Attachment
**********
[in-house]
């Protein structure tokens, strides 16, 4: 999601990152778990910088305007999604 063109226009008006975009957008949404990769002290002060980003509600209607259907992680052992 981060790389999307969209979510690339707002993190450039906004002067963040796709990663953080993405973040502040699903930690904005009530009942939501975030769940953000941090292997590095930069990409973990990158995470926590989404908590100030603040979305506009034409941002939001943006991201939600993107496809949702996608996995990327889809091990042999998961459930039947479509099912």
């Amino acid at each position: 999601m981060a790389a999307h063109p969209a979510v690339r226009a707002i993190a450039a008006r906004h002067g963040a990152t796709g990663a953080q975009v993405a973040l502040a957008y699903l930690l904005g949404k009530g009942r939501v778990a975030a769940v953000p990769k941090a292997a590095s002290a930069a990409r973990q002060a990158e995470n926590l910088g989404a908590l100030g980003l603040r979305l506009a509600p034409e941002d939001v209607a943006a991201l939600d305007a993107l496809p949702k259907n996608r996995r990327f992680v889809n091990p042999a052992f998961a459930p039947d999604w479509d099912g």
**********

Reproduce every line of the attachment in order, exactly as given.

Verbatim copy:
[in-house]
């Protein structure tokens, strides 16, 4: 999601990152778990910088305007999604 063109226009008006975009957008949404990769002290002060980003509600209607259907992680052992 981060790389999307969209979510690339707002993190450039906004002067963040796709990663953080993405973040502040699903930690904005009530009942939501975030769940953000941090292997590095930069990409973990990158995470926590989404908590100030603040979305506009034409941002939001943006991201939600993107496809949702996608996995990327889809091990042999998961459930039947479509099912």
């Amino acid at each position: 999601m981060a790389a999307h063109p969209a979510v690339r226009a707002i993190a450039a008006r906004h002067g963040a990152t796709g990663a953080q975009v993405a973040l502040a957008y699903l930690l904005g949404k009530g009942r939501v778990a975030a769940v953000p990769k941090a292997a590095s002290a930069a990409r973990q002060a990158e995470n926590l910088g989404a908590l100030g980003l603040r979305l506009a509600p034409e941002d939001v209607a943006a991201l939600d305007a993107l496809p949702k259907n996608r996995r990327f992680v889809n091990p042999a052992f998961a459930p039947d999604w479509d099912g």